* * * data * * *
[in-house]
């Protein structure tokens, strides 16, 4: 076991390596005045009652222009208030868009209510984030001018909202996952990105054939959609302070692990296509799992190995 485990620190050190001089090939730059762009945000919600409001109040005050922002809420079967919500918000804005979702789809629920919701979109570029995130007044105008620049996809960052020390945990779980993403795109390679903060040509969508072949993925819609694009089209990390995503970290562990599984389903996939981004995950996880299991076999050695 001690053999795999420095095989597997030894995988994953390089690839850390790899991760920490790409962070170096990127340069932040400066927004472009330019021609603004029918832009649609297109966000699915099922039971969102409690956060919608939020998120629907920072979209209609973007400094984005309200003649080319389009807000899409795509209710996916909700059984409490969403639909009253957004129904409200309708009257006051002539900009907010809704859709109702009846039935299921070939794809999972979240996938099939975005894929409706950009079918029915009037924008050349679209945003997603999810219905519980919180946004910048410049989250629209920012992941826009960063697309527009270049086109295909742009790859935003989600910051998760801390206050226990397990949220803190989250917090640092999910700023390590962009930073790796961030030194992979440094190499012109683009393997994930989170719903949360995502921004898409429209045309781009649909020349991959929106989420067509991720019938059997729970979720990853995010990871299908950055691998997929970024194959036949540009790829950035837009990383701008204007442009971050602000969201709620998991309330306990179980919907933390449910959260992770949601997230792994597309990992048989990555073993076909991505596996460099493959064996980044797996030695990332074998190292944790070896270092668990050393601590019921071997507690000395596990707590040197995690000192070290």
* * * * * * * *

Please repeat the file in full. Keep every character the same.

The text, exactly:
[in-house]
């Protein structure tokens, strides 16, 4: 076991390596005045009652222009208030868009209510984030001018909202996952990105054939959609302070692990296509799992190995 485990620190050190001089090939730059762009945000919600409001109040005050922002809420079967919500918000804005979702789809629920919701979109570029995130007044105008620049996809960052020390945990779980993403795109390679903060040509969508072949993925819609694009089209990390995503970290562990599984389903996939981004995950996880299991076999050695 001690053999795999420095095989597997030894995988994953390089690839850390790899991760920490790409962070170096990127340069932040400066927004472009330019021609603004029918832009649609297109966000699915099922039971969102409690956060919608939020998120629907920072979209209609973007400094984005309200003649080319389009807000899409795509209710996916909700059984409490969403639909009253957004129904409200309708009257006051002539900009907010809704859709109702009846039935299921070939794809999972979240996938099939975005894929409706950009079918029915009037924008050349679209945003997603999810219905519980919180946004910048410049989250629209920012992941826009960063697309527009270049086109295909742009790859935003989600910051998760801390206050226990397990949220803190989250917090640092999910700023390590962009930073790796961030030194992979440094190499012109683009393997994930989170719903949360995502921004898409429209045309781009649909020349991959929106989420067509991720019938059997729970979720990853995010990871299908950055691998997929970024194959036949540009790829950035837009990383701008204007442009971050602000969201709620998991309330306990179980919907933390449910959260992770949601997230792994597309990992048989990555073993076909991505596996460099493959064996980044797996030695990332074998190292944790070896270092668990050393601590019921071997507690000395596990707590040197995690000192070290």